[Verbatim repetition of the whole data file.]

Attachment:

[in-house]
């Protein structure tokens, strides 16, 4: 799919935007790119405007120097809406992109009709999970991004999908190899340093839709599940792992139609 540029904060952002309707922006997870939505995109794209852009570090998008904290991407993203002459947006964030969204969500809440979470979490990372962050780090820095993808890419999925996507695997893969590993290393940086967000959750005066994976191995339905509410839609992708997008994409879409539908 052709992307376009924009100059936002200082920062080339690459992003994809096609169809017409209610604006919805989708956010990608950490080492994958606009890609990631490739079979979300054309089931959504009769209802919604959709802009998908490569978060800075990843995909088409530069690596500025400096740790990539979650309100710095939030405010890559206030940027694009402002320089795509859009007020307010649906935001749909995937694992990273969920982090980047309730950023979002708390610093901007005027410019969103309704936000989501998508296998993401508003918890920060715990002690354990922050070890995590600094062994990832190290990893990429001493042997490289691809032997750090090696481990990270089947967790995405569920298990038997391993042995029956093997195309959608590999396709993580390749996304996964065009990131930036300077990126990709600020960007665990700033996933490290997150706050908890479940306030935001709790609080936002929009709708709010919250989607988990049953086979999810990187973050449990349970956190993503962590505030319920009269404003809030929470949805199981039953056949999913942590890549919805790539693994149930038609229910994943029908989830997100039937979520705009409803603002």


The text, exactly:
[in-house]
């Protein structure tokens, strides 16, 4: 799919935007790119405007120097809406992109009709999970991004999908190899340093839709599940792992139609 540029904060952002309707922006997870939505995109794209852009570090998008904290991407993203002459947006964030969204969500809440979470979490990372962050780090820095993808890419999925996507695997893969590993290393940086967000959750005066994976191995339905509410839609992708997008994409879409539908 052709992307376009924009100059936002200082920062080339690459992003994809096609169809017409209610604006919805989708956010990608950490080492994958606009890609990631490739079979979300054309089931959504009769209802919604959709802009998908490569978060800075990843995909088409530069690596500025400096740790990539979650309100710095939030405010890559206030940027694009402002320089795509859009007020307010649906935001749909995937694992990273969920982090980047309730950023979002708390610093901007005027410019969103309704936000989501998508296998993401508003918890920060715990002690354990922050070890995590600094062994990832190290990893990429001493042997490289691809032997750090090696481990990270089947967790995405569920298990038997391993042995029956093997195309959608590999396709993580390749996304996964065009990131930036300077990126990709600020960007665990700033996933490290997150706050908890479940306030935001709790609080936002929009709708709010919250989607988990049953086979999810990187973050449990349970956190993503962590505030319920009269404003809030929470949805199981039953056949999913942590890549919805790539693994149930038609229910994943029908989830997100039937979520705009409803603002």